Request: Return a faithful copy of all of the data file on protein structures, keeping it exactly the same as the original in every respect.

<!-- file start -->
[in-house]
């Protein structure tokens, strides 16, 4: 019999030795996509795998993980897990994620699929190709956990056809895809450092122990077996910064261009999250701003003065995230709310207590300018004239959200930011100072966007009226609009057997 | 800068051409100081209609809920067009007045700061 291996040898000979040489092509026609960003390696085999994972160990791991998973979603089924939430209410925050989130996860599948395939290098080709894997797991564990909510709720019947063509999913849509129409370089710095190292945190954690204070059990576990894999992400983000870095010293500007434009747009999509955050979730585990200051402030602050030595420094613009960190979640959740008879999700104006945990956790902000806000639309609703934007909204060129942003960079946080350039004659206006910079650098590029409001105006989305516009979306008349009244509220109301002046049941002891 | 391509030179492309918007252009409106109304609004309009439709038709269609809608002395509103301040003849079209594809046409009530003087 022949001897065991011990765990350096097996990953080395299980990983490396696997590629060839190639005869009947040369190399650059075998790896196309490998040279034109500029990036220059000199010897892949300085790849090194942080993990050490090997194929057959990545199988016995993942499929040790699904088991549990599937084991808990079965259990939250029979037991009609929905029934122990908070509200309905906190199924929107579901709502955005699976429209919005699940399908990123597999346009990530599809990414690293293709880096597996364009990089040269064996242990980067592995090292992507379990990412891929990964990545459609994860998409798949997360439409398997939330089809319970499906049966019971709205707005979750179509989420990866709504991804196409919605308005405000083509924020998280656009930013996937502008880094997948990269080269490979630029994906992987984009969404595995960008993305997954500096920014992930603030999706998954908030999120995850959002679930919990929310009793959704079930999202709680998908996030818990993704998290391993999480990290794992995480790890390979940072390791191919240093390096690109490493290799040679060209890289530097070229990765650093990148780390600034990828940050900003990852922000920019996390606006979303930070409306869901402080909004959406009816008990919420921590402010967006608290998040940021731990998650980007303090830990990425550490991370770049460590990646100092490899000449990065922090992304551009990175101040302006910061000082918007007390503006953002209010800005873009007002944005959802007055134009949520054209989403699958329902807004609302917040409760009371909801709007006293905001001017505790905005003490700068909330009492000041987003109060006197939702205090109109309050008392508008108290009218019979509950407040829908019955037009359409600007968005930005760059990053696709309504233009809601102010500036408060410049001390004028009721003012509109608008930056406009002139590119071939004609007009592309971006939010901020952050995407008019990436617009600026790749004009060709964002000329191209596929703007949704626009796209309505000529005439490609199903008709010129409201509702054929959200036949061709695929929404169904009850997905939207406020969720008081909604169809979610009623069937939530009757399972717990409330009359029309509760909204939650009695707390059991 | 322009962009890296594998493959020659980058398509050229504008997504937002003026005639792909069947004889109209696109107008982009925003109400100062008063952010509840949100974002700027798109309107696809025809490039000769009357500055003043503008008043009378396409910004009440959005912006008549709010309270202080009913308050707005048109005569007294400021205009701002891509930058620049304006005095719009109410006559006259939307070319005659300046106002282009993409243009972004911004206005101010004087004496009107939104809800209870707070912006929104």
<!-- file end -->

[in-house]
């Protein structure tokens, strides 16, 4: 019999030795996509795998993980897990994620699929190709956990056809895809450092122990077996910064261009999250701003003065995230709310207590300018004239959200930011100072966007009226609009057997 | 800068051409100081209609809920067009007045700061 291996040898000979040489092509026609960003390696085999994972160990791991998973979603089924939430209410925050989130996860599948395939290098080709894997797991564990909510709720019947063509999913849509129409370089710095190292945190954690204070059990576990894999992400983000870095010293500007434009747009999509955050979730585990200051402030602050030595420094613009960190979640959740008879999700104006945990956790902000806000639309609703934007909204060129942003960079946080350039004659206006910079650098590029409001105006989305516009979306008349009244509220109301002046049941002891 | 391509030179492309918007252009409106109304609004309009439709038709269609809608002395509103301040003849079209594809046409009530003087 022949001897065991011990765990350096097996990953080395299980990983490396696997590629060839190639005869009947040369190399650059075998790896196309490998040279034109500029990036220059000199010897892949300085790849090194942080993990050490090997194929057959990545199988016995993942499929040790699904088991549990599937084991808990079965259990939250029979037991009609929905029934122990908070509200309905906190199924929107579901709502955005699976429209919005699940399908990123597999346009990530599809990414690293293709880096597996364009990089040269064996242990980067592995090292992507379990990412891929990964990545459609994860998409798949997360439409398997939330089809319970499906049966019971709205707005979750179509989420990866709504991804196409919605308005405000083509924020998280656009930013996937502008880094997948990269080269490979630029994906992987984009969404595995960008993305997954500096920014992930603030999706998954908030999120995850959002679930919990929310009793959704079930999202709680998908996030818990993704998290391993999480990290794992995480790890390979940072390791191919240093390096690109490493290799040679060209890289530097070229990765650093990148780390600034990828940050900003990852922000920019996390606006979303930070409306869901402080909004959406009816008990919420921590402010967006608290998040940021731990998650980007303090830990990425550490991370770049460590990646100092490899000449990065922090992304551009990175101040302006910061000082918007007390503006953002209010800005873009007002944005959802007055134009949520054209989403699958329902807004609302917040409760009371909801709007006293905001001017505790905005003490700068909330009492000041987003109060006197939702205090109109309050008392508008108290009218019979509950407040829908019955037009359409600007968005930005760059990053696709309504233009809601102010500036408060410049001390004028009721003012509109608008930056406009002139590119071939004609007009592309971006939010901020952050995407008019990436617009600026790749004009060709964002000329191209596929703007949704626009796209309505000529005439490609199903008709010129409201509702054929959200036949061709695929929404169904009850997905939207406020969720008081909604169809979610009623069937939530009757399972717990409330009359029309509760909204939650009695707390059991 | 322009962009890296594998493959020659980058398509050229504008997504937002003026005639792909069947004889109209696109107008982009925003109400100062008063952010509840949100974002700027798109309107696809025809490039000769009357500055003043503008008043009378396409910004009440959005912006008549709010309270202080009913308050707005048109005569007294400021205009701002891509930058620049304006005095719009109410006559006259939307070319005659300046106002282009993409243009972004911004206005101010004087004496009107939104809800209870707070912006929104």